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Supreme Court to Slants: “Rock On!” Trademark Ban on Offensive Trademarks Held Unconstitutional

On June 19, 2017, the Supreme Court unanimously held that Section 2(a) of the Lanham Act (15 U.S.C. §1052(a)), the provision of federal trademark law barring registration of disparaging trademarks, violates the First Amendment’s Free Speech Clause when applied to potentially disparaging or offensive trademarks. Matal v. Tam, 582 U.S. ____ (2017).

Case Background

The court’s ruling comes after Simon Tam, lead singer of the dance rock group, The Slants, tried to seek federal trademark registration for the band’s name. The USPTO denied Tam’s application based on the “disparagement clause” found in Section 2(a) of the Lanham Act which prohibits registration of marks that may “disparage . . . or bring . . . into contemp[t] or disrepute” any “persons, living or dead, institutions, beliefs, or national symbols.”

While the term “slants” is a derogatory term for persons of Asian descent, the members of the band are Asian-Americans and it is Tam’s belief that reclaiming the derogatory term will help to drain it of its demeaning force.1 Tam appealed the USPTO’s ruling to the Federal Circuit, which ultimately found the disparagement clause unconstitutional under the First Amendment’s Free Speech Clause.

The Court’s Analysis

The Supreme Court affirmed the Federal Circuit’s en banc ruling, holding that the disparagement clause, which aims to prevent registration of trademarks that express offensive ideas, strikes at the heart of the First Amendment. “It offends a bedrock First Amendment principle: Speech may not be banned on the ground that it expresses ideas that offend," Justice Samuel Alito wrote on behalf of the court.2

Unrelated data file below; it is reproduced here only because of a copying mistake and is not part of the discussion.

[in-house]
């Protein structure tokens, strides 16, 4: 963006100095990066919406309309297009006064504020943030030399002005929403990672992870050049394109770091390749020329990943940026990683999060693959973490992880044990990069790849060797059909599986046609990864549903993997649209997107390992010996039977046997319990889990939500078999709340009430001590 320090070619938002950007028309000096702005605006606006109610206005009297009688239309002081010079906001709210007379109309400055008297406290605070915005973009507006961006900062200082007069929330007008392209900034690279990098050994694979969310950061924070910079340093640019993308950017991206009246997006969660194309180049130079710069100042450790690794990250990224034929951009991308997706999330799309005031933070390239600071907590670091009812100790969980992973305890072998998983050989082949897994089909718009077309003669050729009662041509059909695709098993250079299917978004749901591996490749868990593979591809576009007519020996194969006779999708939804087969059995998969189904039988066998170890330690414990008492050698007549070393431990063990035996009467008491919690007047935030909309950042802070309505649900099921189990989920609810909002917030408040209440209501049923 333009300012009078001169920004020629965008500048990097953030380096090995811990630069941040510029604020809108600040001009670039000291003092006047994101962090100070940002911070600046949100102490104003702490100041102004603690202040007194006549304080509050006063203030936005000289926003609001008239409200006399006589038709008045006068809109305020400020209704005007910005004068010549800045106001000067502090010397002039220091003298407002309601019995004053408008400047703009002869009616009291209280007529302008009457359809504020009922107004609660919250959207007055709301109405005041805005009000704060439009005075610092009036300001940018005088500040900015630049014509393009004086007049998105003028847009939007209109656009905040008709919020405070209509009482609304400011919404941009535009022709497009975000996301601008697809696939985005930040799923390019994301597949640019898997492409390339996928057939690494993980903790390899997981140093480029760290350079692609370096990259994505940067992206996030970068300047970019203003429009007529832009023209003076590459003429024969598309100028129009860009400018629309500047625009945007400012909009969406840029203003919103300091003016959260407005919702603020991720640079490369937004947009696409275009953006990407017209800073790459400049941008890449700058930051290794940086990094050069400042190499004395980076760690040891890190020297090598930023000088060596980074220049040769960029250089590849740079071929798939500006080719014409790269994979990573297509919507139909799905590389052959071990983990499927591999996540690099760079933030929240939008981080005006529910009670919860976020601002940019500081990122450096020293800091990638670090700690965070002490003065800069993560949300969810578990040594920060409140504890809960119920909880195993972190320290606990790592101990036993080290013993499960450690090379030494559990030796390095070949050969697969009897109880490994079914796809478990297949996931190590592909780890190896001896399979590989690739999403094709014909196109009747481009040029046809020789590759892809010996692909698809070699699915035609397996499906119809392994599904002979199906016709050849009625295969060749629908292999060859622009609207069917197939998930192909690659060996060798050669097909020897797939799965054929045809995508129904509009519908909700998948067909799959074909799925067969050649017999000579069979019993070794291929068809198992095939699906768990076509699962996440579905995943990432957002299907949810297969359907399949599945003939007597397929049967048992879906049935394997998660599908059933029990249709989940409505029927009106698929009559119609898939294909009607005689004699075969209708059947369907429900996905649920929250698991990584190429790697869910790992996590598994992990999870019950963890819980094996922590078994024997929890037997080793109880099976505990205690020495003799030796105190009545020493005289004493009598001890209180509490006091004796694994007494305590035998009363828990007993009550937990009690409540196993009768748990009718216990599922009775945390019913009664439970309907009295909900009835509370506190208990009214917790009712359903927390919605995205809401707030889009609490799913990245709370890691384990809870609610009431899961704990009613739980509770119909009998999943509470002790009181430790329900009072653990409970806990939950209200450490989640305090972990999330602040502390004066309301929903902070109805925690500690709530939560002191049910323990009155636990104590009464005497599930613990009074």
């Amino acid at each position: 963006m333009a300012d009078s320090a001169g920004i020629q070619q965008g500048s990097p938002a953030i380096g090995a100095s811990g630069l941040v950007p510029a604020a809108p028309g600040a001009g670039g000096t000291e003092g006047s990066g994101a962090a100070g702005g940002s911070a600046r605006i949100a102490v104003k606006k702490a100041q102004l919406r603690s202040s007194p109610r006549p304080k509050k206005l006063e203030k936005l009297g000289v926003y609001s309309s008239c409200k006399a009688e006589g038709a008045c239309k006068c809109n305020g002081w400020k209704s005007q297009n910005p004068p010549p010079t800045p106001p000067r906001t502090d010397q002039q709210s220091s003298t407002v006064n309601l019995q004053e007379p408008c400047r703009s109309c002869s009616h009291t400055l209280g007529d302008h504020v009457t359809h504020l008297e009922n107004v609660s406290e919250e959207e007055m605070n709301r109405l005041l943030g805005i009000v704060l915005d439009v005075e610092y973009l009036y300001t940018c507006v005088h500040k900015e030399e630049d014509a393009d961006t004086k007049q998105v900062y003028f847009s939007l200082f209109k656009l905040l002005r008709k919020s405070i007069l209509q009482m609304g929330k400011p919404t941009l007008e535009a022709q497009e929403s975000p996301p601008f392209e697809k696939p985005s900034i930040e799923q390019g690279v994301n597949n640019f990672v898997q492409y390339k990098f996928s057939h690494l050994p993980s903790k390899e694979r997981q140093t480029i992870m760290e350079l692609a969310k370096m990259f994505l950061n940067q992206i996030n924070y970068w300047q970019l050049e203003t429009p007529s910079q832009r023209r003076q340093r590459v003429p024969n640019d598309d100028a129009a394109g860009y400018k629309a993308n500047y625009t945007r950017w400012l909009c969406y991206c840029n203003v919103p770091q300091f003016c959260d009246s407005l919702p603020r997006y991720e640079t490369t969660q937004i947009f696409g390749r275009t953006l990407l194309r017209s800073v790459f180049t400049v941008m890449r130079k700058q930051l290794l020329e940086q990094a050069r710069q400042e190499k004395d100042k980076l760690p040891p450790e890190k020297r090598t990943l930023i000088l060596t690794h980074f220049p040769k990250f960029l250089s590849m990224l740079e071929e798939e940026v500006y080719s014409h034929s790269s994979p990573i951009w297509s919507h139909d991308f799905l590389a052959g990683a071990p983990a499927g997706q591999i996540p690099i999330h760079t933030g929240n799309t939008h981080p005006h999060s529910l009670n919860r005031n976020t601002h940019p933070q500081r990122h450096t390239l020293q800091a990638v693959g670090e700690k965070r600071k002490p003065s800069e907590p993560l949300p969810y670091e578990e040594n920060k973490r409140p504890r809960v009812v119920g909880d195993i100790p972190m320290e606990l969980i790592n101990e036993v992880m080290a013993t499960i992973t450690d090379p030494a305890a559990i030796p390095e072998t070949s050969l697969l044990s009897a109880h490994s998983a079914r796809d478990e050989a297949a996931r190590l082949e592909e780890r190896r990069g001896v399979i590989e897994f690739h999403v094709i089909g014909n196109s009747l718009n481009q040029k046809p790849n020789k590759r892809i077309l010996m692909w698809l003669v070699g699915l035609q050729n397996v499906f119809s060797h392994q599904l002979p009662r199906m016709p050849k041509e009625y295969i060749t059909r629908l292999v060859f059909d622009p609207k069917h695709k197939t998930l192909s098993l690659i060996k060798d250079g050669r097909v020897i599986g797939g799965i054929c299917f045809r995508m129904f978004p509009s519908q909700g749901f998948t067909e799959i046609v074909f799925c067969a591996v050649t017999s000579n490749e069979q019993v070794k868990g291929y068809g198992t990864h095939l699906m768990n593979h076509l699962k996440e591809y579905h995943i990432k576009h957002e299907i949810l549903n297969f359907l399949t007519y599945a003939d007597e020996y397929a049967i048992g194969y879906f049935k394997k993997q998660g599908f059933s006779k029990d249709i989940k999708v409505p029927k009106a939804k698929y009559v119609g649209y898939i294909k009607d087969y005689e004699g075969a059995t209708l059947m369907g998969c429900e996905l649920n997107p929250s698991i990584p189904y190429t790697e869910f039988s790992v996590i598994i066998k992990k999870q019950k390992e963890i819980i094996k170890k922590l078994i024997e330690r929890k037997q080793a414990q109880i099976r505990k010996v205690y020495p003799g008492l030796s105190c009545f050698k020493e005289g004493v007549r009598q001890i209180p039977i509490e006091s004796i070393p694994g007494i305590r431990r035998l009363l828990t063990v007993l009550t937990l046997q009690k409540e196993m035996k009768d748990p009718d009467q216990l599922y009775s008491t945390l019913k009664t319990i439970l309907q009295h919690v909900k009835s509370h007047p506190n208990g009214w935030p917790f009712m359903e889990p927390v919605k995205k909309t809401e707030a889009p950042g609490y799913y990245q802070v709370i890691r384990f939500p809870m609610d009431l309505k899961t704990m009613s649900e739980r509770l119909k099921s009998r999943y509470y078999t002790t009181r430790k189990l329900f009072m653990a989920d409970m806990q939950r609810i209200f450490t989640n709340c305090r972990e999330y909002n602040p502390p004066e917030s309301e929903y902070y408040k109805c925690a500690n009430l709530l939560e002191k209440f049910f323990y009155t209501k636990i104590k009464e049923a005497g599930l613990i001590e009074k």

“Speech that demeans on the basis of race, ethnicity, gender, religion, age, disability, or any other similar ground is hateful; but the proudest boast of our free speech jurisprudence is that we protect the freedom to express ‘the thought that we hate.’”3  

Justice Alito noted that the disparagement clause is not narrowly tailored to weed out only hateful trademarks, but rather, could be applied against any trademark that expresses a viewpoint contrary to any person, group or institution. “It is not an anti-discrimination clause; it is a happy talk clause . . . it goes much further than is necessary to serve the interest asserted.”4

Holding and Takeaway

Potentially offensive marks can be used in commerce and enforced against infringers with or without federal registration. Federal registration, however, confers valuable legal rights and benefits on trademark owners, including providing constructive notice of ownership of the mark and serving as prima facie evidence of a mark’s validity, ownership of the mark, and the owner’s exclusive right to use the registered mark.5 Federal registration also enables the trademark owner to stop infringing articles from being imported into the United States.6

The court’s decision is likely good news for other marks found to be disparaging including the Washington Redskins whose trademarks were cancelled by the USPTO in 2014 pursuant to the disparagement clause (that decision is currently pending appeal at the 4th Circuit) and other applicants whose marks were put on hold7 by the Commissioner of Trademarks early last year pending the Supreme Court’s review.

Left open for reinterpretation are the “scandalous” and “immoral” bars to registration under Section 2(a) of the Lanham Act. Following the reasoning of Justice Alito, one could surmise that these sections similarly violate the First Amendment’s Free Speech Clause.


[1] Jeong, S. (2017, January 17). Should We Be Able to Reclaim a Racist Insult - as a Registered Trademark? The New York Times Magazine.
[2] Matal v. Tam, 582 U. S. ____ (2017) (slip op., at 1)
[3] Id. at 25.
[4] Id.
[5] B & B Hardware, 575 U. S. ___ (2015)(slip op., at 3) (quoting 15 U.S.C. §§1072, 1057(b))
[6] 15 U. S. C. §1124
[7] https://www.uspto.gov/sites/default/files/documents/ExamGuide01-16.docx